“The autocomplete default was inspired by search query clientid attribution that all browsers do, but unlike keyword queries, a typed-in URL should go to the domain named, without any additions,” said Brendan Eich, Brave CEO and Mozilla co-founder.
Eich explained that the company is “trying to build a viable business,” mostly by offering users the option to allow ads that pay out in crypto coins. However, Brave is seeking other sources of revenue by including ads and widgets on its new tab pages, much as more established browsers like Firefox already do. “This includes bringing new users to Binance & other exchanges via opt-in trading widgets/other UX that preserves privacy prior to opt-in,” he added. “It includes search revenue deals, as all major browsers do.”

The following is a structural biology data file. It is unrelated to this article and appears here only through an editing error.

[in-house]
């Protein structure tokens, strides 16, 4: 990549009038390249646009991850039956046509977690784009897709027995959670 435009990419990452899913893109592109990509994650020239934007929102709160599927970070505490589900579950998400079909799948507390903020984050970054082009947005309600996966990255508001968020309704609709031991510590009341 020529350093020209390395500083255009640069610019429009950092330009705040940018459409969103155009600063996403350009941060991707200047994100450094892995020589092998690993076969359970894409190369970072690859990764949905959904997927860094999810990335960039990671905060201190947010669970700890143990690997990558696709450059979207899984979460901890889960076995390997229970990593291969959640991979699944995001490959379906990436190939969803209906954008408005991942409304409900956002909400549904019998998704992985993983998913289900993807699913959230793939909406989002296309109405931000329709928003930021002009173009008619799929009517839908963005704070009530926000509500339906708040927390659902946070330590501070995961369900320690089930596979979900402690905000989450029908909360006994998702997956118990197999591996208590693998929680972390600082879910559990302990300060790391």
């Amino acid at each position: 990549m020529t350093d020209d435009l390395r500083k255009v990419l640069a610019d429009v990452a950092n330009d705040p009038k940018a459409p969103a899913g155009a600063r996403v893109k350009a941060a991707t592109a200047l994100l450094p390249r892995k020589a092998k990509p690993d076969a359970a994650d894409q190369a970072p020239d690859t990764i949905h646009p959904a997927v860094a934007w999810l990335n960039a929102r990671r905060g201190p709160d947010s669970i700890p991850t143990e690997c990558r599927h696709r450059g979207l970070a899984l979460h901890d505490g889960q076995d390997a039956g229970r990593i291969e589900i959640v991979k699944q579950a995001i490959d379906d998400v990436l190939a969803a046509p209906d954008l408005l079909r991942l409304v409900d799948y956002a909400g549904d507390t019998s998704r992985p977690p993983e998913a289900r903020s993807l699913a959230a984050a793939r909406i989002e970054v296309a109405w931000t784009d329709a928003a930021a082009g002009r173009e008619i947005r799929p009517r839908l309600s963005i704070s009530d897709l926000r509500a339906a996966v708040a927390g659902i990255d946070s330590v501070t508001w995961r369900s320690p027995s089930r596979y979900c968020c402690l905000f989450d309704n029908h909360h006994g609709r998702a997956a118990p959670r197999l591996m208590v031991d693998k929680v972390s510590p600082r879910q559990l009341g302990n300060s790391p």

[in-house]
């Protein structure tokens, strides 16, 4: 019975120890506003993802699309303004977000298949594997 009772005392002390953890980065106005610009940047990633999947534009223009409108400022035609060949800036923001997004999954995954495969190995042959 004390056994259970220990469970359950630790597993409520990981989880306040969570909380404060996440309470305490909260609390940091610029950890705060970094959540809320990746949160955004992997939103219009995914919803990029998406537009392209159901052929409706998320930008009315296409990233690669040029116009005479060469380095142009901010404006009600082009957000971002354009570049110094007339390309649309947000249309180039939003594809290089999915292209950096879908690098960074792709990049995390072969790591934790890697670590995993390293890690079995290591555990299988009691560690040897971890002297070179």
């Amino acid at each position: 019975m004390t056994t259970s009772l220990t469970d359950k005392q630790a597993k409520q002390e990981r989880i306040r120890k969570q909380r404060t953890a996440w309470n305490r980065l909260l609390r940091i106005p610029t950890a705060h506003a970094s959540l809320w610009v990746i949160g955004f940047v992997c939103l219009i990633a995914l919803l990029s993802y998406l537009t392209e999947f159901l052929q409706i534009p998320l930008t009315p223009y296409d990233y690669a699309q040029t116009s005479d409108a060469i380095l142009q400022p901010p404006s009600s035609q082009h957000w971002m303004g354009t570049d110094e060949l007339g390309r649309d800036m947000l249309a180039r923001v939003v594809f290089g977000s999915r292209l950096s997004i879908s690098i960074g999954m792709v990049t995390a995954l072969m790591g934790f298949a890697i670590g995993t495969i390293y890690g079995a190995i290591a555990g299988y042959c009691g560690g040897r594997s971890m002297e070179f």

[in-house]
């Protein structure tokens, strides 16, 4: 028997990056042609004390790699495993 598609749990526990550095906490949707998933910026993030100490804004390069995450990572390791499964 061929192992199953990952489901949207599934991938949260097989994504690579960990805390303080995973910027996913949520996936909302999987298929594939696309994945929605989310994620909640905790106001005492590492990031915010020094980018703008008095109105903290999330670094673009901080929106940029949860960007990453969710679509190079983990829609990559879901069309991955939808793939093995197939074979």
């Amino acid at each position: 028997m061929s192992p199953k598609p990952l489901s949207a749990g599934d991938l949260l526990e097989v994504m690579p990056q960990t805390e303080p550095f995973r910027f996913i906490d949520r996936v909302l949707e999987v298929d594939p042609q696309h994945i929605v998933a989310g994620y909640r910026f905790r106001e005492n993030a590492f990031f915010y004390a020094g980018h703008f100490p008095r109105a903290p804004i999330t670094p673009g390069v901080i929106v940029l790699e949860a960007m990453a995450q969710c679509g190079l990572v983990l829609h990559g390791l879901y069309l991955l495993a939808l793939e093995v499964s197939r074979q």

Some Brave users on Twitter (many from the crypto community) weren’t mollified, but Eich offered a mea culpa. “Sorry for this mistake — we are clearly not perfect, but we correct course quickly. We will never revise typed in domains again, I promise.”